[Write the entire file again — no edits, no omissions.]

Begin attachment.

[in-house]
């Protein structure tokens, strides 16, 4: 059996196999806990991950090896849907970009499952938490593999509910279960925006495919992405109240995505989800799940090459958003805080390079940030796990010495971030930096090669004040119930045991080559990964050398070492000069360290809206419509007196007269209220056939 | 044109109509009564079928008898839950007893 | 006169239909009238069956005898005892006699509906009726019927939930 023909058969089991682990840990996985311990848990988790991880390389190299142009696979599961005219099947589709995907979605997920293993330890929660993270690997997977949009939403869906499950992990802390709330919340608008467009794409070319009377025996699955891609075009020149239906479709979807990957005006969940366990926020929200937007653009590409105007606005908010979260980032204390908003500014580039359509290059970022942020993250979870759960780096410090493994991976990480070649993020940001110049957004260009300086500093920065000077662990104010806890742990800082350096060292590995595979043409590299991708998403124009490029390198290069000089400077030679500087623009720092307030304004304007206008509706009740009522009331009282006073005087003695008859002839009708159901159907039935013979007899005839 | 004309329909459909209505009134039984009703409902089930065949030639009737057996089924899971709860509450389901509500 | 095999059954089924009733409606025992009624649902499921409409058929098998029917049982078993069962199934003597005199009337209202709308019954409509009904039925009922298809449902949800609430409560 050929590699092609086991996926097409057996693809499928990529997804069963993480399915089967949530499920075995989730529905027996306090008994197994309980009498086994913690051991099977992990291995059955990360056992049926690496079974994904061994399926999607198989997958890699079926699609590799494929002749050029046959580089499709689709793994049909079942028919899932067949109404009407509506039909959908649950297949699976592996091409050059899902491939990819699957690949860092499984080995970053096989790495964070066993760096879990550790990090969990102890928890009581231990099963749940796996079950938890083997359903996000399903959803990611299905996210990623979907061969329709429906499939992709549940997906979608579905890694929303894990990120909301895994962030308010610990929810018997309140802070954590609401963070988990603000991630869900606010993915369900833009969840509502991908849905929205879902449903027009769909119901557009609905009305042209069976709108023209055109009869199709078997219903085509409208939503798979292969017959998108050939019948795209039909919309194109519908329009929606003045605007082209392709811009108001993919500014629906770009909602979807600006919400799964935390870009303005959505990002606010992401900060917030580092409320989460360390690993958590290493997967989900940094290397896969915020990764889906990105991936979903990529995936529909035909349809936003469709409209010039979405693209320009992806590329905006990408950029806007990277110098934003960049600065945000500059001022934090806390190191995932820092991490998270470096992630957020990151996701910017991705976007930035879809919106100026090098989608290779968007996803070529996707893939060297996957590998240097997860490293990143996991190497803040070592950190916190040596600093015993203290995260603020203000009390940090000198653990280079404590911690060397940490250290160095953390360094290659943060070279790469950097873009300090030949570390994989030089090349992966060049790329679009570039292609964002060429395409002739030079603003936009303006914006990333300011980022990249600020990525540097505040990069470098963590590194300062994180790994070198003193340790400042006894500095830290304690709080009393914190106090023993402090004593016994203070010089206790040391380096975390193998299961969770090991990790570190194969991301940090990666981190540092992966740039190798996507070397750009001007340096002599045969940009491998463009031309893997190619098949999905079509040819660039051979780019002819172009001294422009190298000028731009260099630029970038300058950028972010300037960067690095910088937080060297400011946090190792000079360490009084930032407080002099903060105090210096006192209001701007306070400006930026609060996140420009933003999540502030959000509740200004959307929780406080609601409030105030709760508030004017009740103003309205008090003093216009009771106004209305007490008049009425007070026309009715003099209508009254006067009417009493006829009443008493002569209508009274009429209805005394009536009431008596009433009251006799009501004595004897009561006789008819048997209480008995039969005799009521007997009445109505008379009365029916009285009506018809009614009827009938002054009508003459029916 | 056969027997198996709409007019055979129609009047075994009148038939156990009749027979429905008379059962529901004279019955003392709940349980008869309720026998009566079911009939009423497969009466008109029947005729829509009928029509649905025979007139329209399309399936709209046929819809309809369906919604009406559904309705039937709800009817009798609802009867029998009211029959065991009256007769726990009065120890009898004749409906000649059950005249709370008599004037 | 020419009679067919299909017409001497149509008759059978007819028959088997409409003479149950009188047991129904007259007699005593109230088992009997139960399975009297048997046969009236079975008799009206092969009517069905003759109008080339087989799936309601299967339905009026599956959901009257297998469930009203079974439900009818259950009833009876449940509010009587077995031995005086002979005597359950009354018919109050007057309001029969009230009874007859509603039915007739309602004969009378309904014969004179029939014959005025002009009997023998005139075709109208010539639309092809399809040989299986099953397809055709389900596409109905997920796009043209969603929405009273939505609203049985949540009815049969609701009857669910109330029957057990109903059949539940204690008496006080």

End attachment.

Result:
[in-house]
């Protein structure tokens, strides 16, 4: 059996196999806990991950090896849907970009499952938490593999509910279960925006495919992405109240995505989800799940090459958003805080390079940030796990010495971030930096090669004040119930045991080559990964050398070492000069360290809206419509007196007269209220056939 | 044109109509009564079928008898839950007893 | 006169239909009238069956005898005892006699509906009726019927939930 023909058969089991682990840990996985311990848990988790991880390389190299142009696979599961005219099947589709995907979605997920293993330890929660993270690997997977949009939403869906499950992990802390709330919340608008467009794409070319009377025996699955891609075009020149239906479709979807990957005006969940366990926020929200937007653009590409105007606005908010979260980032204390908003500014580039359509290059970022942020993250979870759960780096410090493994991976990480070649993020940001110049957004260009300086500093920065000077662990104010806890742990800082350096060292590995595979043409590299991708998403124009490029390198290069000089400077030679500087623009720092307030304004304007206008509706009740009522009331009282006073005087003695008859002839009708159901159907039935013979007899005839 | 004309329909459909209505009134039984009703409902089930065949030639009737057996089924899971709860509450389901509500 | 095999059954089924009733409606025992009624649902499921409409058929098998029917049982078993069962199934003597005199009337209202709308019954409509009904039925009922298809449902949800609430409560 050929590699092609086991996926097409057996693809499928990529997804069963993480399915089967949530499920075995989730529905027996306090008994197994309980009498086994913690051991099977992990291995059955990360056992049926690496079974994904061994399926999607198989997958890699079926699609590799494929002749050029046959580089499709689709793994049909079942028919899932067949109404009407509506039909959908649950297949699976592996091409050059899902491939990819699957690949860092499984080995970053096989790495964070066993760096879990550790990090969990102890928890009581231990099963749940796996079950938890083997359903996000399903959803990611299905996210990623979907061969329709429906499939992709549940997906979608579905890694929303894990990120909301895994962030308010610990929810018997309140802070954590609401963070988990603000991630869900606010993915369900833009969840509502991908849905929205879902449903027009769909119901557009609905009305042209069976709108023209055109009869199709078997219903085509409208939503798979292969017959998108050939019948795209039909919309194109519908329009929606003045605007082209392709811009108001993919500014629906770009909602979807600006919400799964935390870009303005959505990002606010992401900060917030580092409320989460360390690993958590290493997967989900940094290397896969915020990764889906990105991936979903990529995936529909035909349809936003469709409209010039979405693209320009992806590329905006990408950029806007990277110098934003960049600065945000500059001022934090806390190191995932820092991490998270470096992630957020990151996701910017991705976007930035879809919106100026090098989608290779968007996803070529996707893939060297996957590998240097997860490293990143996991190497803040070592950190916190040596600093015993203290995260603020203000009390940090000198653990280079404590911690060397940490250290160095953390360094290659943060070279790469950097873009300090030949570390994989030089090349992966060049790329679009570039292609964002060429395409002739030079603003936009303006914006990333300011980022990249600020990525540097505040990069470098963590590194300062994180790994070198003193340790400042006894500095830290304690709080009393914190106090023993402090004593016994203070010089206790040391380096975390193998299961969770090991990790570190194969991301940090990666981190540092992966740039190798996507070397750009001007340096002599045969940009491998463009031309893997190619098949999905079509040819660039051979780019002819172009001294422009190298000028731009260099630029970038300058950028972010300037960067690095910088937080060297400011946090190792000079360490009084930032407080002099903060105090210096006192209001701007306070400006930026609060996140420009933003999540502030959000509740200004959307929780406080609601409030105030709760508030004017009740103003309205008090003093216009009771106004209305007490008049009425007070026309009715003099209508009254006067009417009493006829009443008493002569209508009274009429209805005394009536009431008596009433009251006799009501004595004897009561006789008819048997209480008995039969005799009521007997009445109505008379009365029916009285009506018809009614009827009938002054009508003459029916 | 056969027997198996709409007019055979129609009047075994009148038939156990009749027979429905008379059962529901004279019955003392709940349980008869309720026998009566079911009939009423497969009466008109029947005729829509009928029509649905025979007139329209399309399936709209046929819809309809369906919604009406559904309705039937709800009817009798609802009867029998009211029959065991009256007769726990009065120890009898004749409906000649059950005249709370008599004037 | 020419009679067919299909017409001497149509008759059978007819028959088997409409003479149950009188047991129904007259007699005593109230088992009997139960399975009297048997046969009236079975008799009206092969009517069905003759109008080339087989799936309601299967339905009026599956959901009257297998469930009203079974439900009818259950009833009876449940509010009587077995031995005086002979005597359950009354018919109050007057309001029969009230009874007859509603039915007739309602004969009378309904014969004179029939014959005025002009009997023998005139075709109208010539639309092809399809040989299986099953397809055709389900596409109905997920796009043209969603929405009273939505609203049985949540009815049969609701009857669910109330029957057990109903059949539940204690008496006080």